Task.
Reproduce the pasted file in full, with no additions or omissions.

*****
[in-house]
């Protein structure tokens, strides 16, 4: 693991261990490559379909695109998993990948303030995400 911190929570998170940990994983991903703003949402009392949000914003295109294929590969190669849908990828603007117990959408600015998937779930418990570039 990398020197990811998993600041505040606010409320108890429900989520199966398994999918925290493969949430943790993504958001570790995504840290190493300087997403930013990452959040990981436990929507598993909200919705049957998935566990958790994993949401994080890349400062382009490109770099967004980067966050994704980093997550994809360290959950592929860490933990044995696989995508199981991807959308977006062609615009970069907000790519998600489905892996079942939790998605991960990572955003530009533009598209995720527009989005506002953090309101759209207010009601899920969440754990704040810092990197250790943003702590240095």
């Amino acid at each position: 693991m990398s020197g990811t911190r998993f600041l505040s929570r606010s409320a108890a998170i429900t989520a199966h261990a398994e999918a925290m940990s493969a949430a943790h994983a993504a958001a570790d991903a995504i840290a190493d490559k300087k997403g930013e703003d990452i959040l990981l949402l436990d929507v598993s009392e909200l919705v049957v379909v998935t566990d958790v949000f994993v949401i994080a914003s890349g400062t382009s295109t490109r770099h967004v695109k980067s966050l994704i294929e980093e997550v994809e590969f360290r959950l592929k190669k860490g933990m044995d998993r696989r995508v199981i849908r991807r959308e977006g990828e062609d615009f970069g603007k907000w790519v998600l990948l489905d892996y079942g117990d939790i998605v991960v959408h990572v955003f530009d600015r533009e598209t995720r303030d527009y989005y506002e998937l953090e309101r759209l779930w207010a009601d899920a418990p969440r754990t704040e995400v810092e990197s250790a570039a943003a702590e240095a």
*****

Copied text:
[in-house]
């Protein structure tokens, strides 16, 4: 693991261990490559379909695109998993990948303030995400 911190929570998170940990994983991903703003949402009392949000914003295109294929590969190669849908990828603007117990959408600015998937779930418990570039 990398020197990811998993600041505040606010409320108890429900989520199966398994999918925290493969949430943790993504958001570790995504840290190493300087997403930013990452959040990981436990929507598993909200919705049957998935566990958790994993949401994080890349400062382009490109770099967004980067966050994704980093997550994809360290959950592929860490933990044995696989995508199981991807959308977006062609615009970069907000790519998600489905892996079942939790998605991960990572955003530009533009598209995720527009989005506002953090309101759209207010009601899920969440754990704040810092990197250790943003702590240095």
């Amino acid at each position: 693991m990398s020197g990811t911190r998993f600041l505040s929570r606010s409320a108890a998170i429900t989520a199966h261990a398994e999918a925290m940990s493969a949430a943790h994983a993504a958001a570790d991903a995504i840290a190493d490559k300087k997403g930013e703003d990452i959040l990981l949402l436990d929507v598993s009392e909200l919705v049957v379909v998935t566990d958790v949000f994993v949401i994080a914003s890349g400062t382009s295109t490109r770099h967004v695109k980067s966050l994704i294929e980093e997550v994809e590969f360290r959950l592929k190669k860490g933990m044995d998993r696989r995508v199981i849908r991807r959308e977006g990828e062609d615009f970069g603007k907000w790519v998600l990948l489905d892996y079942g117990d939790i998605v991960v959408h990572v955003f530009d600015r533009e598209t995720r303030d527009y989005y506002e998937l953090e309101r759209l779930w207010a009601d899920a418990p969440r754990t704040e995400v810092e990197s250790a570039a943003a702590e240095a």